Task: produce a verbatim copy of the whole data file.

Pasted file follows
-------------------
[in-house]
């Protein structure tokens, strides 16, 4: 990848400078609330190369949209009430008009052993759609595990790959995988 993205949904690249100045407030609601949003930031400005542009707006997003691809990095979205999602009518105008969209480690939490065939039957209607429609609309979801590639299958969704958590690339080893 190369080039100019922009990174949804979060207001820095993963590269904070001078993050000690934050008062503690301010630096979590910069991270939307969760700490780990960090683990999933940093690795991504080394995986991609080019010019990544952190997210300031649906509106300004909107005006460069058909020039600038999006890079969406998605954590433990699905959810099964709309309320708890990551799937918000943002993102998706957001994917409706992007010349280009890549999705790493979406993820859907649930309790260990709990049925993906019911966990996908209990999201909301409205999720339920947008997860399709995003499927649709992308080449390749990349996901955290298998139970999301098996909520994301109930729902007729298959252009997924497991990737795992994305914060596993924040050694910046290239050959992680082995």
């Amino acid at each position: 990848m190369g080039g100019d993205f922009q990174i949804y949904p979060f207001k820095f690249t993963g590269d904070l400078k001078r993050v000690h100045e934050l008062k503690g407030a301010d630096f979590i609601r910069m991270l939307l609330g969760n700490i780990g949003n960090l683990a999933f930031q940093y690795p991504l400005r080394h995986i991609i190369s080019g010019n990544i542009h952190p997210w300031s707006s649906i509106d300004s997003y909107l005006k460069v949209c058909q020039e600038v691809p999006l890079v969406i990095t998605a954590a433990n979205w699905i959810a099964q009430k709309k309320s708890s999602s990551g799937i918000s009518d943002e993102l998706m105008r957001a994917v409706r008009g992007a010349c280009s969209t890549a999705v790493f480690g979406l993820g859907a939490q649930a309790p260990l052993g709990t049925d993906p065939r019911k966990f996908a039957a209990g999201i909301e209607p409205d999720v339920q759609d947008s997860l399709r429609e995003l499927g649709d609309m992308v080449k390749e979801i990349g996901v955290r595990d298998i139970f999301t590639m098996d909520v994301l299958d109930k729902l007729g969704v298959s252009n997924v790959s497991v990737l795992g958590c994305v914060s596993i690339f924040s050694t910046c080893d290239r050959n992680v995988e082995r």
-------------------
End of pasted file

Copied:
[in-house]
């Protein structure tokens, strides 16, 4: 990848400078609330190369949209009430008009052993759609595990790959995988 993205949904690249100045407030609601949003930031400005542009707006997003691809990095979205999602009518105008969209480690939490065939039957209607429609609309979801590639299958969704958590690339080893 190369080039100019922009990174949804979060207001820095993963590269904070001078993050000690934050008062503690301010630096979590910069991270939307969760700490780990960090683990999933940093690795991504080394995986991609080019010019990544952190997210300031649906509106300004909107005006460069058909020039600038999006890079969406998605954590433990699905959810099964709309309320708890990551799937918000943002993102998706957001994917409706992007010349280009890549999705790493979406993820859907649930309790260990709990049925993906019911966990996908209990999201909301409205999720339920947008997860399709995003499927649709992308080449390749990349996901955290298998139970999301098996909520994301109930729902007729298959252009997924497991990737795992994305914060596993924040050694910046290239050959992680082995």
């Amino acid at each position: 990848m190369g080039g100019d993205f922009q990174i949804y949904p979060f207001k820095f690249t993963g590269d904070l400078k001078r993050v000690h100045e934050l008062k503690g407030a301010d630096f979590i609601r910069m991270l939307l609330g969760n700490i780990g949003n960090l683990a999933f930031q940093y690795p991504l400005r080394h995986i991609i190369s080019g010019n990544i542009h952190p997210w300031s707006s649906i509106d300004s997003y909107l005006k460069v949209c058909q020039e600038v691809p999006l890079v969406i990095t998605a954590a433990n979205w699905i959810a099964q009430k709309k309320s708890s999602s990551g799937i918000s009518d943002e993102l998706m105008r957001a994917v409706r008009g992007a010349c280009s969209t890549a999705v790493f480690g979406l993820g859907a939490q649930a309790p260990l052993g709990t049925d993906p065939r019911k966990f996908a039957a209990g999201i909301e209607p409205d999720v339920q759609d947008s997860l399709r429609e995003l499927g649709d609309m992308v080449k390749e979801i990349g996901v955290r595990d298998i139970f999301t590639m098996d909520v994301l299958d109930k729902l007729g969704v298959s252009n997924v790959s497991v990737l795992g958590c994305v914060s596993i690339f924040s050694t910046c080893d290239r050959n992680v995988e082995r």